Glossary

Term Definition
Corporate bonds Fixed income securities issued by a company. They are also known as bonds and can offer higher interest payments than bonds issued by governments as they are often considered more risky.
Credit The borrowing capacity of an individual, company or government. More narrowly, the term is often used as a synonym for fixed income securities issued by companies.
Credit rating An independent assessment of a borrower's ability to repay its debts. A high rating indicates that the credit rating agency considers the issuer to be at low risk of default; likewise, a low rating indicates high risk of default. Standard & Poor's, Fitch and Moody’s are the three most prominent credit rating agencies. Default means that a company or government is unable to meet interest payments or repay the inital investment amount at the end of security's life.
Developed markets Well-established economies with a high degree of industrialisation, standard of living and security.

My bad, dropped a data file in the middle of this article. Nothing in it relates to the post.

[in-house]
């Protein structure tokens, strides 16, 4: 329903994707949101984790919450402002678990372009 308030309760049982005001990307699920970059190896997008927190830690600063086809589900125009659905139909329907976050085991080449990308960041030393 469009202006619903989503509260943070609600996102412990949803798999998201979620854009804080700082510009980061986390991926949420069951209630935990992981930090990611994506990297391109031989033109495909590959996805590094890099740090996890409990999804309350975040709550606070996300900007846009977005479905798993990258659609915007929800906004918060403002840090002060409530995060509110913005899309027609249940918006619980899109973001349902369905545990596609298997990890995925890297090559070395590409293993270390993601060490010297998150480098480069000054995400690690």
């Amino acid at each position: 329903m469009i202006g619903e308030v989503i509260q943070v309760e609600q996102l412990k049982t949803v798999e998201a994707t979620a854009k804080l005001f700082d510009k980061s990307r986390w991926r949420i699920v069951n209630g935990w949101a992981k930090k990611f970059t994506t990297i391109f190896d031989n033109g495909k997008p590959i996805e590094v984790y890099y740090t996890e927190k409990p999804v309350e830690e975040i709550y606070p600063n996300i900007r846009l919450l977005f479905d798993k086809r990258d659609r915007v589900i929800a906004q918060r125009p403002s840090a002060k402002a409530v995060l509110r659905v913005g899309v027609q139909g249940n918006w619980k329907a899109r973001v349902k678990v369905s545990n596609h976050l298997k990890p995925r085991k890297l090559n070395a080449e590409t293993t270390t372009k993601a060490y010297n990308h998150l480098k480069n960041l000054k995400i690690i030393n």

Fixed interest/fixed income security/Bond A loan in the form of a security, usually issued by  a government or company, which normally pays a fixed rate of interest over a given time period, at the end of which the initial amount borrowed is repaid.
Government bonds Fixed income securities issued by governments, that normally pay a fixed rate of interest over a given time period, at the end of which the initial investment is repaid.
High yield corporate bonds Fixed income securities issued by companies with a low credit rating from a recognised credit rating agency. They are considered to be at higher risk of default than better quality, ie higher-rated fixed income securities but have the potential for higher rewards. Default means that a company or government is unable to meet interest payments or repay the initial investment amount at the end of security's life.
Macroeconomic Refers to the performance and behaviour of an economy at the regional or national level. Macroeconomic factors such as economic output, unemployment, inflation and investment are key indicators of economic performance. Sometimes abbreviated to 'macro'.
Risk The chance that an investment's  return will be different to what is expected. Risk includes the possibility of losing some or all of the original investment.